Harvey grew up in the West Midlands and played for Birmingham City before an ACL injury sent her down the coaching route, where she excelled. Having risen into the top job at Blues, she left for Arsenal in 2008 and soon rose up once more to become manager, winning multiple league titles and domestic cups.
Her first stint at the Reign followed, and she guided the team to back-to-back NWSL Shields.
Clearly, the inclusive culture which Rapinoe played such a pivotal part in creating in Seattle had an effect, because in her next job at Utah Royals, Harvey was participating in Pride Game conversations and talking about being an out gay woman in soccer.
"Being an openly gay woman, it is a huge thing that we represent that.— Utah Royals (@UtahRoyalsFC) June 26, 2019
You stand there with a big smile on your face and be really proud of what we can accomplish by allowing people to be who they are." -@LH1505 pic.twitter.com/IdB477bm6j
After returning to the Reign, she also featured in the club’s uplifting Pride video last summer alongside Rapinoe, Fishlock, King and other players.
On her Instagram account, Harvey shows how she is living authentically. Amid beautiful shots of the Pacific Northwest coastline and snaps from concert trips to Vegas, she proudly displays photos of days out with her nephew and other family members, alongside birthday and Valentine’s Day messages to her partner, Gina.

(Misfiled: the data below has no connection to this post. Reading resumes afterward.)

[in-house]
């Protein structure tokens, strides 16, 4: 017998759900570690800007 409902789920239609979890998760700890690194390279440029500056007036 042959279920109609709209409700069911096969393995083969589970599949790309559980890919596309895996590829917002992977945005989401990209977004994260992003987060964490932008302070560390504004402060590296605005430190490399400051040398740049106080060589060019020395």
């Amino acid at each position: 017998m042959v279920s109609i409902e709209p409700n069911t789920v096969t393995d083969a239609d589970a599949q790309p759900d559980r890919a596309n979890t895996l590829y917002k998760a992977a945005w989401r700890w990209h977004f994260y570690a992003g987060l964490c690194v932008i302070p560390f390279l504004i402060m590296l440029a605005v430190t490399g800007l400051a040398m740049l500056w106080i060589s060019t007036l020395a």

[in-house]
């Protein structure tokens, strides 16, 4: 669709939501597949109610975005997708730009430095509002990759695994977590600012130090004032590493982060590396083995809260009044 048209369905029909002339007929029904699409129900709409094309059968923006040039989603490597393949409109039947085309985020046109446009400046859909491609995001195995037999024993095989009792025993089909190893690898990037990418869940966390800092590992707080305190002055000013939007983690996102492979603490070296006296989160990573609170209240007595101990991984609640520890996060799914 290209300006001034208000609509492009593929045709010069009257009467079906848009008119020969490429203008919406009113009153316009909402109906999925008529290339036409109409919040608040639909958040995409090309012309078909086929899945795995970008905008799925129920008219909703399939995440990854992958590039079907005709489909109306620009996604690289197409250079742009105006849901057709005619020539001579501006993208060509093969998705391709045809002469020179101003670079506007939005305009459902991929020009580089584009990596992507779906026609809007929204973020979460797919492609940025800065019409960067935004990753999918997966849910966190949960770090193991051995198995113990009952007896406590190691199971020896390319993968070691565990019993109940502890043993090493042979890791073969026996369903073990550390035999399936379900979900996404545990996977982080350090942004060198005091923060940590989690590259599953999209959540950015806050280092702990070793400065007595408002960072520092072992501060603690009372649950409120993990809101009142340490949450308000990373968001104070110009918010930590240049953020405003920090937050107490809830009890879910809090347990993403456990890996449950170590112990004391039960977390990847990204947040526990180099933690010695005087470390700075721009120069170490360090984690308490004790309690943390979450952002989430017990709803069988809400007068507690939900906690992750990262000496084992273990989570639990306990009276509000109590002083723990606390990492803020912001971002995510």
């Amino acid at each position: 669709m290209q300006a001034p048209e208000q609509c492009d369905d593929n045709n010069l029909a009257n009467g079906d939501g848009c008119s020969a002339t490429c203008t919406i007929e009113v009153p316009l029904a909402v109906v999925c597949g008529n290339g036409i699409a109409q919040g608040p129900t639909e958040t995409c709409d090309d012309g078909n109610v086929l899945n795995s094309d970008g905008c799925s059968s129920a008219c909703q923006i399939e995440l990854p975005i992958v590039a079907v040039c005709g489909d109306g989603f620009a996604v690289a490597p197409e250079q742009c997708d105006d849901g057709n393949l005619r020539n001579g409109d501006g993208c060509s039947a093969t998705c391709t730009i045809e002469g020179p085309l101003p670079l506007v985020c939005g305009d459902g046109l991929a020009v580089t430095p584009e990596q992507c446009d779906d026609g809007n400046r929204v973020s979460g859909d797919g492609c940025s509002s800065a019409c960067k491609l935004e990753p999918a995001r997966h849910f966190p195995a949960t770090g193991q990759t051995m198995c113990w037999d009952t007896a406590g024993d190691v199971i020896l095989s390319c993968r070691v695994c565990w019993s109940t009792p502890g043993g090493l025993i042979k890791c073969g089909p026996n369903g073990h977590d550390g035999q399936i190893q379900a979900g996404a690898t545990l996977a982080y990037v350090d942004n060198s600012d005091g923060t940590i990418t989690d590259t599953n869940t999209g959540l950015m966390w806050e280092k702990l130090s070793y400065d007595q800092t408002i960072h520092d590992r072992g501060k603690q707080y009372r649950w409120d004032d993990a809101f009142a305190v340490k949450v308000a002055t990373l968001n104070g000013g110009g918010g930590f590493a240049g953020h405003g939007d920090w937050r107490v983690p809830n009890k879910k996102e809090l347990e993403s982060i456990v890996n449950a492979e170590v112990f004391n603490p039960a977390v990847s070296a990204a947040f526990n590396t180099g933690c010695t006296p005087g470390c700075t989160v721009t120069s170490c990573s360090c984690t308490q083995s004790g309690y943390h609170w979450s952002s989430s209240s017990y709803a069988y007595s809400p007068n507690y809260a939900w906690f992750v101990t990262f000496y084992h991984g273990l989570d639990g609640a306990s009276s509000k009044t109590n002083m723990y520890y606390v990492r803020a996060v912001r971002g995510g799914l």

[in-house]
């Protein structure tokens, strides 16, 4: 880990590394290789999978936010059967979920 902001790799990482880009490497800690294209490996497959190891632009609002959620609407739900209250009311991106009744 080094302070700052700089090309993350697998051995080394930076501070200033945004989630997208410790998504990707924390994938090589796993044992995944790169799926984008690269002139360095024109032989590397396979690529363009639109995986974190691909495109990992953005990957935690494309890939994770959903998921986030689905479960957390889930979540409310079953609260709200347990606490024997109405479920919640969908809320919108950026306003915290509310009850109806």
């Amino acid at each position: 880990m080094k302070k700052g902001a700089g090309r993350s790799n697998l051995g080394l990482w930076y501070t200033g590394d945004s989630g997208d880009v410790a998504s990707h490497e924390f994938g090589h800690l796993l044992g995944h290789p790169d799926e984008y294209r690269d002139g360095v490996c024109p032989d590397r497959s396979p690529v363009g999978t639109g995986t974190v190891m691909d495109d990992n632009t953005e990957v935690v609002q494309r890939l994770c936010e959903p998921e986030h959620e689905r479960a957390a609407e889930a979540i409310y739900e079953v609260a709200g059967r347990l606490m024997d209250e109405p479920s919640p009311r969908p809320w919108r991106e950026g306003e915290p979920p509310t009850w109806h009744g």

Now 43, she is tipped by many to be the next head coach of the U.S. women’s national team, replacing Vlatko Andonovski who resigned after the team’s shock last-16 exit in the World Cup in Australia. Andonovski’s assistant Twila Kilgore has been in temporary charge.
ESPN reported late last month that U.S. Soccer is evaluating the “human skills” of the remaining candidates, having whittled down the shortlist to just over 10 names.
Harvey is surely among them, and the high esteem in which Rapinoe holds her — as demonstrated by that moment at the press conference — can only enhance her chances of getting the USA job, if she wants it.
The mutual respect was also evident in Harvey’s response to a question about Rapinoe’s off-field impact.
“We always knew that the most powerful voice in the room was Pinoe,” she replied. “And the thing that I’ve always loved is she never shied away from that.
“She was always willing to put herself in front of all the bullets that everyone was willing to throw at her.”
She added: “It’s phenomenal to think where we started to where we are now. We wouldn’t be here if it wasn’t for her.”
Whether you look at the Pinoe factor on the professional level of women’s soccer or the personal level of empowering others, the effect cannot be underestimated.
The Reign must first focus on beating the Spirit before they can concentrate on celebrating Rapinoe, but for Harvey and so many others at Lumen Field — on the pitch or in the stands — it will be a farewell to remember forever, and sure to bring a tear to the eye.